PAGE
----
​China's sale of U.S. debt: Safety valve or cause for concern?

Bloomberg News reports that China is selling billions of dollars of its massive inventory of U.S. Treasuries to raise dollars to buy back and stabilize the country's own currency. The move comes amid a sharp decline in Chinese stocks in recent months and rising concerns about China's slowing economic growth.

For years, China's appetite for Treasuries has helped the U.S. government cover its bills. Recently, for example, that helped fund the nearly $1 trillion recovery plan Congress implemented after the 2008 financial crisis. For its part, China uses that debt to anchor its own balance sheet and to insulate itself from global economic shocks.

Chinese demand for U.S. sovereign debt has only grown in recent years. In 2007, China held $388 billion in Treasuries, which at the time ranked the People's Republic behind Japan. But as of June, China's hoard of American debt had more than tripled to $1.271 trillion, according to the Congressional Research Service, the biggest position held by any nation and a substantial portion of the $6.175 trillion of Treasuries held overseas.

Some experts warn that the U.S. had become overly reliant on China as a lender of last resort via their huge purchases of Treasuries. Boosters of the relationship counter that having China invested so heavily in the U.S. helps assures global stability and economic cooperation.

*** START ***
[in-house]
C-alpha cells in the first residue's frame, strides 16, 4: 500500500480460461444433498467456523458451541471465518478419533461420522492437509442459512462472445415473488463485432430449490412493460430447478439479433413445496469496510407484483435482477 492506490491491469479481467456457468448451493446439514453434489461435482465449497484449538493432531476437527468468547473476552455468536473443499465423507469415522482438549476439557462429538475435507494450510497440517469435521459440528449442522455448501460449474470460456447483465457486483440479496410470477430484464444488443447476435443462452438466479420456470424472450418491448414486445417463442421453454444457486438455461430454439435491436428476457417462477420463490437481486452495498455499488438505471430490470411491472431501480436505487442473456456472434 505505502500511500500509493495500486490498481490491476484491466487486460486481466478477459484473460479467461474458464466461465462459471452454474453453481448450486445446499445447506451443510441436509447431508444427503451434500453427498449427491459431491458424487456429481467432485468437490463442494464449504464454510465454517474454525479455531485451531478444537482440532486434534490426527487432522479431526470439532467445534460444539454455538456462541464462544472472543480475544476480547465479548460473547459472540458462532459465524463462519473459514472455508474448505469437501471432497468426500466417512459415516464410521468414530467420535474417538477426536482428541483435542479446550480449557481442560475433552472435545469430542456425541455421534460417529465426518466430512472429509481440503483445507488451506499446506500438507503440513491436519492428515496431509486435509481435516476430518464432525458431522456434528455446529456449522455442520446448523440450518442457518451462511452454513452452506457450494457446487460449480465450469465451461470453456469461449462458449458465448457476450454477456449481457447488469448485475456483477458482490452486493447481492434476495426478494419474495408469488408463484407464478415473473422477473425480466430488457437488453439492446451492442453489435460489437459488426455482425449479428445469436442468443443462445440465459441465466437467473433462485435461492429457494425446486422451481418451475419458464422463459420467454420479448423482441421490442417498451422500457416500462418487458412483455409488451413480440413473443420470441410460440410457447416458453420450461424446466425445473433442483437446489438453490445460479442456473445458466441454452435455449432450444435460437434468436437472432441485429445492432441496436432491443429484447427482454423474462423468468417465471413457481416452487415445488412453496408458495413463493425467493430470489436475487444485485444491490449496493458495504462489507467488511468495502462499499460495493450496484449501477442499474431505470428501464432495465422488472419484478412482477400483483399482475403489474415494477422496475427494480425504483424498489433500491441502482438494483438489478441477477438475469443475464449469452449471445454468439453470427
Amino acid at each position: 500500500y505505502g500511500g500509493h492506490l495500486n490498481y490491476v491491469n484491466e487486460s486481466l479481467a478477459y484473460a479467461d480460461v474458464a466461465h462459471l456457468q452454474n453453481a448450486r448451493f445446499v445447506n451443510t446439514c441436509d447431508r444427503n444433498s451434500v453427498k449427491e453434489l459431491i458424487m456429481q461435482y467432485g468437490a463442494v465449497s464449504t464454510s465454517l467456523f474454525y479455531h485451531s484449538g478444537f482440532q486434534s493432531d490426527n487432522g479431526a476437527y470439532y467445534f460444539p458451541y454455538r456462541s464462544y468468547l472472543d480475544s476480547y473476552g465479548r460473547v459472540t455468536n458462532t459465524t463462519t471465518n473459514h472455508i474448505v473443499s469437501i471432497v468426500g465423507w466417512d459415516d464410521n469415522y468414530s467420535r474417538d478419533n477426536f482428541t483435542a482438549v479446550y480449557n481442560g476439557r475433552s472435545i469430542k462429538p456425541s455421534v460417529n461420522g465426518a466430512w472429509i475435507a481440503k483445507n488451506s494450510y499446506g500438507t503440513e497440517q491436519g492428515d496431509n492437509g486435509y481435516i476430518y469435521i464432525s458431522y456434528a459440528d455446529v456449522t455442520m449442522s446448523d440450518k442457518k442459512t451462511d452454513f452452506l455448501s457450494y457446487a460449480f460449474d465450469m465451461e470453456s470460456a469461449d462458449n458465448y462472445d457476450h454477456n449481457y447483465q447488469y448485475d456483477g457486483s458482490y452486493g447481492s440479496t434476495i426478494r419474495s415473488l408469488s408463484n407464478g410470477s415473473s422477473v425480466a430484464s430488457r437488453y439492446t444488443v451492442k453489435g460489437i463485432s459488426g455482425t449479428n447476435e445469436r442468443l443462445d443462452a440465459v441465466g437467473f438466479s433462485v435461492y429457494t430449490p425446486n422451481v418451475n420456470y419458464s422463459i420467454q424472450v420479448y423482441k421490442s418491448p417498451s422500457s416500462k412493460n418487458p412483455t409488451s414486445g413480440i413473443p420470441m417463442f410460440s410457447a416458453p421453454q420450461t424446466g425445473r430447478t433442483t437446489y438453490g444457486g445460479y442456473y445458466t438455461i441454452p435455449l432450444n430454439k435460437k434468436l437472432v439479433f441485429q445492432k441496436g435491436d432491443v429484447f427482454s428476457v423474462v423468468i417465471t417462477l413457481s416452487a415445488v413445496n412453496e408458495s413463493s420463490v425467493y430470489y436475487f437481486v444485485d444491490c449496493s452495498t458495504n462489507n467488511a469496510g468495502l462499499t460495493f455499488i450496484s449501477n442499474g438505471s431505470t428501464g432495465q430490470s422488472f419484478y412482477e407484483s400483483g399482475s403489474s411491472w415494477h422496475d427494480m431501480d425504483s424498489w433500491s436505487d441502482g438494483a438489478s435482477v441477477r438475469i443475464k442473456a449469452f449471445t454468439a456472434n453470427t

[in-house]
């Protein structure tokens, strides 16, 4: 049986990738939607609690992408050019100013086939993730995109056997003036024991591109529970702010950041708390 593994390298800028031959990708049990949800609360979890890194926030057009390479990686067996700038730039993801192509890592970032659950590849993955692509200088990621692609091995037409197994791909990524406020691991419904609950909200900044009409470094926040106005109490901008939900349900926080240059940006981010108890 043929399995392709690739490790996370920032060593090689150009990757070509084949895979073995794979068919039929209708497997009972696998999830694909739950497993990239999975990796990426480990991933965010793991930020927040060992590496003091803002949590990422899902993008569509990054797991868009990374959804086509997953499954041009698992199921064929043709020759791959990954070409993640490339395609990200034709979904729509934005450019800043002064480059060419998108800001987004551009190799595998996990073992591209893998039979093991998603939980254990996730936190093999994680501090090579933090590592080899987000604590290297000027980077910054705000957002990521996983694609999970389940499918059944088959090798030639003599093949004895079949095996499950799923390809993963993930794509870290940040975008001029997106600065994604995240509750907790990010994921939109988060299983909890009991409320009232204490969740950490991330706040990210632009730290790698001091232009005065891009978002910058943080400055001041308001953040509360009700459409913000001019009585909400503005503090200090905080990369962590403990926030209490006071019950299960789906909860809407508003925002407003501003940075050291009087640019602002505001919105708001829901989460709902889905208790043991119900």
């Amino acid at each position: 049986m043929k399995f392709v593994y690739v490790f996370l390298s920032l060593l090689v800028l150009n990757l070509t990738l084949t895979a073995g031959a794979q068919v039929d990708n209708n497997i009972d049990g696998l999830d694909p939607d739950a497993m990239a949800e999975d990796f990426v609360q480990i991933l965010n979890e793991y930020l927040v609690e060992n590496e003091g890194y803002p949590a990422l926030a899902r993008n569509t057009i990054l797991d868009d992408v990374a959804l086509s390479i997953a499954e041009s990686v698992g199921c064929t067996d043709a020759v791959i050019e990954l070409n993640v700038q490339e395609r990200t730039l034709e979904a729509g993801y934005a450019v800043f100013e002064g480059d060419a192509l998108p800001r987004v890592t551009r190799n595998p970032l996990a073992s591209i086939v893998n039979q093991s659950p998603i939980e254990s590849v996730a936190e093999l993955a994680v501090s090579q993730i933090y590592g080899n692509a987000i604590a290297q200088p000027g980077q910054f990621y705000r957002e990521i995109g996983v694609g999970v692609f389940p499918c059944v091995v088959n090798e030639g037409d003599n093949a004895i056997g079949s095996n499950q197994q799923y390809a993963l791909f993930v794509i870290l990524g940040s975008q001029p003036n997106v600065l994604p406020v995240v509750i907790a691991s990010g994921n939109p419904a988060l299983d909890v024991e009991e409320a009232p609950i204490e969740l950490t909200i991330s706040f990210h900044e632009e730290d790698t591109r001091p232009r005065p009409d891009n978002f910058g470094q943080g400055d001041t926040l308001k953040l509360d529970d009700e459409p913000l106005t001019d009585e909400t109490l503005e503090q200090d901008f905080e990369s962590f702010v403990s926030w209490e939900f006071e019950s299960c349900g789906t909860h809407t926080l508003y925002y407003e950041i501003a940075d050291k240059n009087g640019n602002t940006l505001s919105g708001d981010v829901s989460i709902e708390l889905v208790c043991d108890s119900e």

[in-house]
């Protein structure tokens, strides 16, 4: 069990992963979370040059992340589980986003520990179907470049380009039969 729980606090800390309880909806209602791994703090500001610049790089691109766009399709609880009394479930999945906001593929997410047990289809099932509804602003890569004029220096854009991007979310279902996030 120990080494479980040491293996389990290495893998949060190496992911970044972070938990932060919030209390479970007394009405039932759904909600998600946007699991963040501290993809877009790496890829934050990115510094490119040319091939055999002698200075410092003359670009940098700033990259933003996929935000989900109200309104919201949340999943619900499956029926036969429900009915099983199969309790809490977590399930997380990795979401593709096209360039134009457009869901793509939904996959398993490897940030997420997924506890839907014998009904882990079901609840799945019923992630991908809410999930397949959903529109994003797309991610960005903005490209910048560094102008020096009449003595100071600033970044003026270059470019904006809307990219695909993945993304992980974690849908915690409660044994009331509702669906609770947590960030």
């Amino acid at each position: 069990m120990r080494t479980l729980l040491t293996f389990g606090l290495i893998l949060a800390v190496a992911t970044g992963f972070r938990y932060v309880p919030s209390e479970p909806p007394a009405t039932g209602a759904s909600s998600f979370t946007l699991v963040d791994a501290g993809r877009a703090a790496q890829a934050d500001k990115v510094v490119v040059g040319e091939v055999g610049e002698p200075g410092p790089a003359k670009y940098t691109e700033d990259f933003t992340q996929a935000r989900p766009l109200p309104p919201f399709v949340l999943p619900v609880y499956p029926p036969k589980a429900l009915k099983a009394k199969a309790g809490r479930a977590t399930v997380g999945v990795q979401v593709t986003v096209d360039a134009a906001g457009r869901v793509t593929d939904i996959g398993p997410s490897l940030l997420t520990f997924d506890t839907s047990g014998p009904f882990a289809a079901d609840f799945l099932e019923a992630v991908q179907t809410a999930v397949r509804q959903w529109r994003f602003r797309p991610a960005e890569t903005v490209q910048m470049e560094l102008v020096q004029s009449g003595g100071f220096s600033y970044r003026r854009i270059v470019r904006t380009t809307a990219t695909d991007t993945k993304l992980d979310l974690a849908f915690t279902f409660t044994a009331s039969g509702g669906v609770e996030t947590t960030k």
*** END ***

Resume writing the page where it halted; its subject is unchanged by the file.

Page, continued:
Peter Kenny, chief market strategist for Clearpool Group, a trading software and execution firm, says reports of China selling U.S. debt are not a cause for concern, noting that Treasuries remain an "iconic pillar of stability" for the global financial system.

"This is why you hold Treasuries, so when you come to a patch like this you have access to liquidity without hurting your broader credit system," Kenny said in explaining why China may be liquidating some of U.S. debt holdings.

Still, concerns remain over what could happen if China and other emerging market economies, moving to strengthen their currencies, moved in concert to dump large amounts of Treasuries.

A 2008 Congressional Research Service analysis cited concern by some economist that "attempts by China to unload a large share of its holdings U.S. securities holdings could have a significant negative impact on the U.S. economy (at least in the short run)" and could precipitate "other foreign investors to sell off their U.S. holdings as well."

That could cause U.S. interest rates to spike and hurt economic growth.

The reported Chinese sell-off of Treasuries comes at a time when the American economy remains the brightest spot on the planet for global investors. U.S. gross domestic product grew 3.7 percent between April and June, well above an initial estimate of 2.3 percent, a sharp contrast with Europe's anemic recovery and stagnation in Latin America, as well as other emerging markets damaged by China's slowdown.

"We are not fortress America," said Farok Contractor, professor of management and global business at Rutgers University. "But the U.S. looks like the least bad place."